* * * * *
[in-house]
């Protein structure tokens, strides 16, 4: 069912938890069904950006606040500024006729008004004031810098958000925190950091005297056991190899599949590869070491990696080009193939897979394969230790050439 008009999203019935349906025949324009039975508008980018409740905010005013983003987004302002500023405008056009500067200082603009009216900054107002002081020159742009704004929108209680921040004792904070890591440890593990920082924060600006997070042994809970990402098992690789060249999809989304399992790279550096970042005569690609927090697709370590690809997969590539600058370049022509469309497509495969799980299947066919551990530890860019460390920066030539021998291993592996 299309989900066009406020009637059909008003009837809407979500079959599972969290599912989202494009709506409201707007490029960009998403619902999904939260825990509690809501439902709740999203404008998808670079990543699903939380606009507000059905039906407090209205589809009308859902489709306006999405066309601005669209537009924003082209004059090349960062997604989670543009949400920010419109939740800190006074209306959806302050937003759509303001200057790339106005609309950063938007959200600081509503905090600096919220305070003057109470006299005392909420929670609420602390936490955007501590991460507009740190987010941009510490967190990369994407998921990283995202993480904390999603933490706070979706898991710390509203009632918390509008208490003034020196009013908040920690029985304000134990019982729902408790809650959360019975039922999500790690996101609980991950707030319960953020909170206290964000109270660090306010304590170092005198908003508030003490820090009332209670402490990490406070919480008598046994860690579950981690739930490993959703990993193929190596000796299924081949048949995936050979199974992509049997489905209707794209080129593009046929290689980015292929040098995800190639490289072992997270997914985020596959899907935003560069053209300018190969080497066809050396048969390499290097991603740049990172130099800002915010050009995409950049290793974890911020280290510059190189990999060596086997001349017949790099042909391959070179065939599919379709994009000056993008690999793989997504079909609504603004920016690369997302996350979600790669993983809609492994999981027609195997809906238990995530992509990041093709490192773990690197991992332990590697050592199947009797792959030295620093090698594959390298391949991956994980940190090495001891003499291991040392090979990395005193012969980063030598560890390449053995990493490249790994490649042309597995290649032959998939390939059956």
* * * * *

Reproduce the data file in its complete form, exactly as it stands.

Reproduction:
[in-house]
């Protein structure tokens, strides 16, 4: 069912938890069904950006606040500024006729008004004031810098958000925190950091005297056991190899599949590869070491990696080009193939897979394969230790050439 008009999203019935349906025949324009039975508008980018409740905010005013983003987004302002500023405008056009500067200082603009009216900054107002002081020159742009704004929108209680921040004792904070890591440890593990920082924060600006997070042994809970990402098992690789060249999809989304399992790279550096970042005569690609927090697709370590690809997969590539600058370049022509469309497509495969799980299947066919551990530890860019460390920066030539021998291993592996 299309989900066009406020009637059909008003009837809407979500079959599972969290599912989202494009709506409201707007490029960009998403619902999904939260825990509690809501439902709740999203404008998808670079990543699903939380606009507000059905039906407090209205589809009308859902489709306006999405066309601005669209537009924003082209004059090349960062997604989670543009949400920010419109939740800190006074209306959806302050937003759509303001200057790339106005609309950063938007959200600081509503905090600096919220305070003057109470006299005392909420929670609420602390936490955007501590991460507009740190987010941009510490967190990369994407998921990283995202993480904390999603933490706070979706898991710390509203009632918390509008208490003034020196009013908040920690029985304000134990019982729902408790809650959360019975039922999500790690996101609980991950707030319960953020909170206290964000109270660090306010304590170092005198908003508030003490820090009332209670402490990490406070919480008598046994860690579950981690739930490993959703990993193929190596000796299924081949048949995936050979199974992509049997489905209707794209080129593009046929290689980015292929040098995800190639490289072992997270997914985020596959899907935003560069053209300018190969080497066809050396048969390499290097991603740049990172130099800002915010050009995409950049290793974890911020280290510059190189990999060596086997001349017949790099042909391959070179065939599919379709994009000056993008690999793989997504079909609504603004920016690369997302996350979600790669993983809609492994999981027609195997809906238990995530992509990041093709490192773990690197991992332990590697050592199947009797792959030295620093090698594959390298391949991956994980940190090495001891003499291991040392090979990395005193012969980063030598560890390449053995990493490249790994490649042309597995290649032959998939390939059956």